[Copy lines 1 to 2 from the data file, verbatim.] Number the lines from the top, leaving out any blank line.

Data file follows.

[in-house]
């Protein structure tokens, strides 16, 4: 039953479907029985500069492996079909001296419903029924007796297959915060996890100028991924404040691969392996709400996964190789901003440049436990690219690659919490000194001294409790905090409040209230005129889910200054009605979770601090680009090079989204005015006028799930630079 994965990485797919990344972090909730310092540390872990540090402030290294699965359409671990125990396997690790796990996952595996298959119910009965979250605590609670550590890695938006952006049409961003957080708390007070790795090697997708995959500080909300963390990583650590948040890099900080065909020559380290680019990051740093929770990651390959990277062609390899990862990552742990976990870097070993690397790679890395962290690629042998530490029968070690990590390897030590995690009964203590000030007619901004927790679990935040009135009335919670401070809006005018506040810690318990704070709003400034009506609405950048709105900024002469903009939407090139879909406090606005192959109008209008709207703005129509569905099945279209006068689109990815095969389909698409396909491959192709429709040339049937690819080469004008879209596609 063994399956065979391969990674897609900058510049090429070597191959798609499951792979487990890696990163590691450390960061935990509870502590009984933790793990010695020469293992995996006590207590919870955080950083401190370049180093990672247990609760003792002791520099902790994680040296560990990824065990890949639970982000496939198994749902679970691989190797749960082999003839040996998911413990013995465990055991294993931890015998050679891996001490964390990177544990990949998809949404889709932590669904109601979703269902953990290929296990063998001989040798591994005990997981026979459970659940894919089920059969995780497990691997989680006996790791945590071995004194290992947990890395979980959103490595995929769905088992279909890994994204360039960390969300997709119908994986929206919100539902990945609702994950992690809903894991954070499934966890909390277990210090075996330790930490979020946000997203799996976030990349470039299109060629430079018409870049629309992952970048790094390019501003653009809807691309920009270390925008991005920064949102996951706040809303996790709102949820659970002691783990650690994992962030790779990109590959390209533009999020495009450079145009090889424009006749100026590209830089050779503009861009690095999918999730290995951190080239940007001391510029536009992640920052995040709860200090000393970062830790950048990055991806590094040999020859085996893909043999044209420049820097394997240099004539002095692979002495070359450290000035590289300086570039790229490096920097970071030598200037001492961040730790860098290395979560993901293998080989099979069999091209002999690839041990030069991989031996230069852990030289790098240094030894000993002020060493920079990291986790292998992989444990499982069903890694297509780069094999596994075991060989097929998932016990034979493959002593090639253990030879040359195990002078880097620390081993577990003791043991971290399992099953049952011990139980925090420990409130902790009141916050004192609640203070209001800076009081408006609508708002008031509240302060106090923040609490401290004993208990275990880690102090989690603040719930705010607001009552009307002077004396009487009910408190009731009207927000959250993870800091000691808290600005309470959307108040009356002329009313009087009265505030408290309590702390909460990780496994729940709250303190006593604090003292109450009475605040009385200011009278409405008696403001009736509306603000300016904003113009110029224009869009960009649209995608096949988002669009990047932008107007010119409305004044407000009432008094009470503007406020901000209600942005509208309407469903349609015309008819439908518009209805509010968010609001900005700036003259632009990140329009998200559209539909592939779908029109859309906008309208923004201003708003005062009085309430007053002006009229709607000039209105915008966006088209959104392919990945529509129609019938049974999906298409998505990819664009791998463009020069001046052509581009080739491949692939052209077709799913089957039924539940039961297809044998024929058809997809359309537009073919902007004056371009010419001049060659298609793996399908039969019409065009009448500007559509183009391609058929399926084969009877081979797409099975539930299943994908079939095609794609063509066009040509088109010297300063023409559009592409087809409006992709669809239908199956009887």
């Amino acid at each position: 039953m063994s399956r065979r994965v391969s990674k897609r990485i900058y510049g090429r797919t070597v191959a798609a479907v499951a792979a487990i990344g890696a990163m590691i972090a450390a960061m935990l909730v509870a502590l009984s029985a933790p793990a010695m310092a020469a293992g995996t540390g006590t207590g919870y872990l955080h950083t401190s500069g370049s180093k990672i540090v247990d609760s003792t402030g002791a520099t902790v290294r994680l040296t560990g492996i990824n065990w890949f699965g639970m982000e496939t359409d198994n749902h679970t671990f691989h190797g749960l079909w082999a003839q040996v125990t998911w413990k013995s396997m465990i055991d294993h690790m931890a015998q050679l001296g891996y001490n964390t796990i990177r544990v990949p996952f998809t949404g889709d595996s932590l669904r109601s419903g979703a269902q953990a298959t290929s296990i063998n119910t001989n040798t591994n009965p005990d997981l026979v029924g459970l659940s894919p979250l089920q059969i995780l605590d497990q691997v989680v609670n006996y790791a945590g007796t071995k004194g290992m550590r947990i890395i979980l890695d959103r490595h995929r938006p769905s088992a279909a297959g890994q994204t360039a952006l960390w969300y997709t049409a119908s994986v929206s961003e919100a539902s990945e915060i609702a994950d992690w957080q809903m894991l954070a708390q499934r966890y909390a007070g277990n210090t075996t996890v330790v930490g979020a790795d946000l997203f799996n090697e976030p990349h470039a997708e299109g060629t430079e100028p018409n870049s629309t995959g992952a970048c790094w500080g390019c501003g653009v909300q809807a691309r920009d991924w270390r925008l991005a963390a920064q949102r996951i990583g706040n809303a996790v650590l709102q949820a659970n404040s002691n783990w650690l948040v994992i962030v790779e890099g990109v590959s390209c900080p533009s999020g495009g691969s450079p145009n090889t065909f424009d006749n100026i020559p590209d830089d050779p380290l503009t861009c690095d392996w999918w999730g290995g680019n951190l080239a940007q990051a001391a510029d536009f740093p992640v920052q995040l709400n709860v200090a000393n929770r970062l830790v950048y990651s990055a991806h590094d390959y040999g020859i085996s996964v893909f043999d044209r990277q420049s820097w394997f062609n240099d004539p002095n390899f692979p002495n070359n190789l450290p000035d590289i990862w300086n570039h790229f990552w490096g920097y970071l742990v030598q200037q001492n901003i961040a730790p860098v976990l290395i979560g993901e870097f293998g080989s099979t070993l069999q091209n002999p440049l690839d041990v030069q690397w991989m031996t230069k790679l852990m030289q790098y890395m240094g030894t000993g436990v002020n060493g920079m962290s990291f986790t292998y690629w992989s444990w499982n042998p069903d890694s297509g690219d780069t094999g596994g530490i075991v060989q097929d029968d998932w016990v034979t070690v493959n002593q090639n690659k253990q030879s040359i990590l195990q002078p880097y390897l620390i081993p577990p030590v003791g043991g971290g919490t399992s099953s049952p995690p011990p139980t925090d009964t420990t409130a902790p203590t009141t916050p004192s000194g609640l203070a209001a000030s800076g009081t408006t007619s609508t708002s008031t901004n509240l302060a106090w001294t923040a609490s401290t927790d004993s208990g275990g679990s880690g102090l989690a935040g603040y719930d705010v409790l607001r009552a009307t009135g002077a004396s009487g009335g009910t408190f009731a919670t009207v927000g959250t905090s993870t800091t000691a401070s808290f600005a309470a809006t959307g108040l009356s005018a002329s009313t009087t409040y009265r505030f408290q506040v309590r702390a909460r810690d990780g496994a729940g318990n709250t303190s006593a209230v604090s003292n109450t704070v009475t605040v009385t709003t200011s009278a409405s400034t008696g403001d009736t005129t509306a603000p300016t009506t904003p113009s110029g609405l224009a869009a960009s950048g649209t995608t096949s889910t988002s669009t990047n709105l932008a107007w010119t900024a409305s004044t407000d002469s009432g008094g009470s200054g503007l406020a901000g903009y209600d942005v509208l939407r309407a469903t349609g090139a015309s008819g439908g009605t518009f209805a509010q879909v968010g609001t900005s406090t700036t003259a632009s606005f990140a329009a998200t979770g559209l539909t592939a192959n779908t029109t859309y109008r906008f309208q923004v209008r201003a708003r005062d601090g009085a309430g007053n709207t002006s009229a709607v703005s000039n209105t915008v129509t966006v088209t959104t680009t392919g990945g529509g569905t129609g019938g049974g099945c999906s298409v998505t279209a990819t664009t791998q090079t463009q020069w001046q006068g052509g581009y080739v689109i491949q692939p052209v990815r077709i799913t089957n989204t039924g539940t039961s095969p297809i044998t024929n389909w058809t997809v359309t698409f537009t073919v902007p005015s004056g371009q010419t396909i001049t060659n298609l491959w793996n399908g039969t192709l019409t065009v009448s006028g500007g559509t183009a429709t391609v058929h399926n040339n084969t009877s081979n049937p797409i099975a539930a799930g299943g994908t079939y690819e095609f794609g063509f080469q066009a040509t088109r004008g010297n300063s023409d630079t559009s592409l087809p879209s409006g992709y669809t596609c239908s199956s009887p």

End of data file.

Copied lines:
[in-house]
């Protein structure tokens, strides 16, 4: 039953479907029985500069492996079909001296419903029924007796297959915060996890100028991924404040691969392996709400996964190789901003440049436990690219690659919490000194001294409790905090409040209230005129889910200054009605979770601090680009090079989204005015006028799930630079 994965990485797919990344972090909730310092540390872990540090402030290294699965359409671990125990396997690790796990996952595996298959119910009965979250605590609670550590890695938006952006049409961003957080708390007070790795090697997708995959500080909300963390990583650590948040890099900080065909020559380290680019990051740093929770990651390959990277062609390899990862990552742990976990870097070993690397790679890395962290690629042998530490029968070690990590390897030590995690009964203590000030007619901004927790679990935040009135009335919670401070809006005018506040810690318990704070709003400034009506609405950048709105900024002469903009939407090139879909406090606005192959109008209008709207703005129509569905099945279209006068689109990815095969389909698409396909491959192709429709040339049937690819080469004008879209596609 063994399956065979391969990674897609900058510049090429070597191959798609499951792979487990890696990163590691450390960061935990509870502590009984933790793990010695020469293992995996006590207590919870955080950083401190370049180093990672247990609760003792002791520099902790994680040296560990990824065990890949639970982000496939198994749902679970691989190797749960082999003839040996998911413990013995465990055991294993931890015998050679891996001490964390990177544990990949998809949404889709932590669904109601979703269902953990290929296990063998001989040798591994005990997981026979459970659940894919089920059969995780497990691997989680006996790791945590071995004194290992947990890395979980959103490595995929769905088992279909890994994204360039960390969300997709119908994986929206919100539902990945609702994950992690809903894991954070499934966890909390277990210090075996330790930490979020946000997203799996976030990349470039299109060629430079018409870049629309992952970048790094390019501003653009809807691309920009270390925008991005920064949102996951706040809303996790709102949820659970002691783990650690994992962030790779990109590959390209533009999020495009450079145009090889424009006749100026590209830089050779503009861009690095999918999730290995951190080239940007001391510029536009992640920052995040709860200090000393970062830790950048990055991806590094040999020859085996893909043999044209420049820097394997240099004539002095692979002495070359450290000035590289300086570039790229490096920097970071030598200037001492961040730790860098290395979560993901293998080989099979069999091209002999690839041990030069991989031996230069852990030289790098240094030894000993002020060493920079990291986790292998992989444990499982069903890694297509780069094999596994075991060989097929998932016990034979493959002593090639253990030879040359195990002078880097620390081993577990003791043991971290399992099953049952011990139980925090420990409130902790009141916050004192609640203070209001800076009081408006609508708002008031509240302060106090923040609490401290004993208990275990880690102090989690603040719930705010607001009552009307002077004396009487009910408190009731009207927000959250993870800091000691808290600005309470959307108040009356002329009313009087009265505030408290309590702390909460990780496994729940709250303190006593604090003292109450009475605040009385200011009278409405008696403001009736509306603000300016904003113009110029224009869009960009649209995608096949988002669009990047932008107007010119409305004044407000009432008094009470503007406020901000209600942005509208309407469903349609015309008819439908518009209805509010968010609001900005700036003259632009990140329009998200559209539909592939779908029109859309906008309208923004201003708003005062009085309430007053002006009229709607000039209105915008966006088209959104392919990945529509129609019938049974999906298409998505990819664009791998463009020069001046052509581009080739491949692939052209077709799913089957039924539940039961297809044998024929058809997809359309537009073919902007004056371009010419001049060659298609793996399908039969019409065009009448500007559509183009391609058929399926084969009877081979797409099975539930299943994908079939095609794609063509066009040509088109010297300063023409559009592409087809409006992709669809239908199956009887």